Pictured above: VooDoo Love Owner and Chef Eva Morris
“VooDoo Love is not a space, it’s a movement,” says Owner and Chef Eva Morris . She’s referring to the creole-nouveau restaurant’s pandemic-provoked shift from a brick and mortar store to a pop-up restaurant.
However, VooDoo Love’s movement and its success is an intergenerational, cross-country journey from New Orleans to the #BlackLivesMatter protests. It’s clear from the restaurant’s explosive success that Morris is not the only one who believes in the power of VooDoo.
What is Creole-Nouveau?
Creole-nouveau is a genre of food that Morris invented. Inspired by the former Vietnamese restaurant that VooDoo Love moved into, her idea was world fusion. “Creole is a melting pot. I wanted to create a new niche of food, using Louisiana style spices but adapted with Vietnamese, Spanish, and other styles of cooking.”
This led to popular dishes such as the soulrito – a burrito made with red beans, rice, and Morris’s famous green sauce. Another unique dish is the Pineapple Bowl for Your Soul, a creole-spiced pineapple fried rice served inside a hollowed out pineapple.
VooDoo Love also serves up the Louisiana classics, such as buttermilk fried chicken, shrimp and grits, and po’ boys. But Morris emphasized that her take on Creole cuisine “is healthier. You’re actually able to eat the food on a daily basis and still feel good when you leave the restaurant.”
All of the sides are vegetarian and 80% are vegan. While Morris herself is not completely plant-based, one of her top employees is. Morris “wants to make sure that there is something for her to eat every time she comes to work,” even while working with a style of food that is typically meat and dairy-heavy.
Inside VooDoo Love
Morris cares about creating a positive environment for her restaurant’s staff, which includes around ten people. “After working in restaurants for over two decades and seeing what a lack of communication, or a tired or stressed chef chef can do… I never wanted that for my kitchen,” Morris explains.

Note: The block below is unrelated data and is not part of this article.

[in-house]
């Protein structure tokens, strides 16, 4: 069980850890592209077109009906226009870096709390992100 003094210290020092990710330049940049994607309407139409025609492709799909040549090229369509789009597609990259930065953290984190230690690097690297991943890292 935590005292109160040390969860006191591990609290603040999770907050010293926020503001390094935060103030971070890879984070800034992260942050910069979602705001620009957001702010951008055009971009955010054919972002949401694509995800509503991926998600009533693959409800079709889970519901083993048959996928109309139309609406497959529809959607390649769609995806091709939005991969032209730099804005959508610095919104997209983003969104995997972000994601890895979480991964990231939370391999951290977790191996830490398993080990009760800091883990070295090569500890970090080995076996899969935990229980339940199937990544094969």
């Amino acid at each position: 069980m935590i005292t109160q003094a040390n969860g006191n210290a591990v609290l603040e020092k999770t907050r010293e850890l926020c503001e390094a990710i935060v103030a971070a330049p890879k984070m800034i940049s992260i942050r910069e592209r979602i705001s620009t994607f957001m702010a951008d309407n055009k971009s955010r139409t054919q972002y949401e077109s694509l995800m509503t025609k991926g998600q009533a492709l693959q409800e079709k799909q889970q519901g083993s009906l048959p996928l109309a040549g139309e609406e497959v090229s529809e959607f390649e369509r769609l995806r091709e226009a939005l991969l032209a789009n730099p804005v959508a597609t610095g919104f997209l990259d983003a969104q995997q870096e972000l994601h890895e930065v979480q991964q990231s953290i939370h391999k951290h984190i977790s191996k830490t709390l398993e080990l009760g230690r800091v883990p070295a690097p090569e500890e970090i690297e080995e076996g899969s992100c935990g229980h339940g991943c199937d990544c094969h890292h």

At VooDoo Love they prioritize open communication, gratefulness, and family. Morris’s efforts are appreciated, “I have staff members who will show up on their day off, and say, “I was just so happy to come to work today,”” Morris says with a smile.
Morris grew up in Richmond and spent her summers in New Orleans with her grandparents. Her mother and grandmother – also named Eva – inspired a lot of her cooking, and some of their secret family recipes are on the menu.
The success has been universal among different communities in the area. “I didn’t know that the whole Bay Area would want [my family’s food] that badly!” Morris exclaims.
VooDoo Love has had guests from New Orleans review them and say, “I thought I was at home,” which is the highest praise for Morris.
VooDoo Love’s success wasn’t always guaranteed. It originally opened at 1599 Howard Street in October 2019, with Morris and her partner at the helm.
The restaurant wasn’t going in the direction that Morris wanted, and the partnership amicably dissolved around two months later. VooDoo Love temporarily closed to adjust its menu and regroup, then reopened on January 27th of this year.
At first, everything ran smoothly. Weekend brunches sold out, and Morris signed a catering contract with the City of San Francisco.
When the pandemic hit, sales dropped to zero because the restaurant hadn’t launched its to-go business yet. Morris and her staff tried to quickly shift to a to-go menu, but she knew that they needed a stronger catalyst.
Luckily, an old restaurant partner of Morris’s had a space that he was not using. VooDoo Love started hosting pop-ups there, at 303 2nd St. The pop-ups gave the restaurant more exposure and business started picking up again.
Participation in the Black Lives Matter Movement
Recently with the #BlackLivesMatter protests and the surge to support Black-owned businesses, people have sought Morris out.
“I’m super excited that we are increasing awareness and that we’re getting the recognition that we deserve as a restaurant. I’m adamant about being very inclusive, and I really appreciate what the whole world is doing right now,” Morris says. “I want to keep the movement going, I want to train and employ people, I want to open up another spot.”
The last wish is already coming true, as VooDoo Love – The Bay is opening next month in Oakland. It will be a to-go only kitchen, with a similar but distinctive menu from its San Francisco location. It has been a whirlwind few months for Morris, who has no plans of slowing down.
“It’s been fun,” she laughs, “I’m having a good time right now.”
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